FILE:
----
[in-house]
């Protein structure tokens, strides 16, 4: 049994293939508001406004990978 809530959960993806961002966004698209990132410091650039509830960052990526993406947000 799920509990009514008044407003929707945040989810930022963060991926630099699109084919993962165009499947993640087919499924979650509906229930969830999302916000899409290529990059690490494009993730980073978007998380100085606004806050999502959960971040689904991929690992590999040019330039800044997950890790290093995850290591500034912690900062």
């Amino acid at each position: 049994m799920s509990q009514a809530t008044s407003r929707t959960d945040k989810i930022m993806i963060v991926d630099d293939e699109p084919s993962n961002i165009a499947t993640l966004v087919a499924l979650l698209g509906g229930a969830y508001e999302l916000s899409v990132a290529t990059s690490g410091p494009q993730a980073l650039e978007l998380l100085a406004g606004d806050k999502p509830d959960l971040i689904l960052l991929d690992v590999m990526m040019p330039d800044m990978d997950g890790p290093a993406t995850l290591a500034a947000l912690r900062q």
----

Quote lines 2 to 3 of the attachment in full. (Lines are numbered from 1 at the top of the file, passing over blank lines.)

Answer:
């Protein structure tokens, strides 16, 4: 049994293939508001406004990978 809530959960993806961002966004698209990132410091650039509830960052990526993406947000 799920509990009514008044407003929707945040989810930022963060991926630099699109084919993962165009499947993640087919499924979650509906229930969830999302916000899409290529990059690490494009993730980073978007998380100085606004806050999502959960971040689904991929690992590999040019330039800044997950890790290093995850290591500034912690900062």
């Amino acid at each position: 049994m799920s509990q009514a809530t008044s407003r929707t959960d945040k989810i930022m993806i963060v991926d630099d293939e699109p084919s993962n961002i165009a499947t993640l966004v087919a499924l979650l698209g509906g229930a969830y508001e999302l916000s899409v990132a290529t990059s690490g410091p494009q993730a980073l650039e978007l998380l100085a406004g606004d806050k999502p509830d959960l971040i689904l960052l991929d690992v590999m990526m040019p330039d800044m990978d997950g890790p290093a993406t995850l290591a500034a947000l912690r900062q």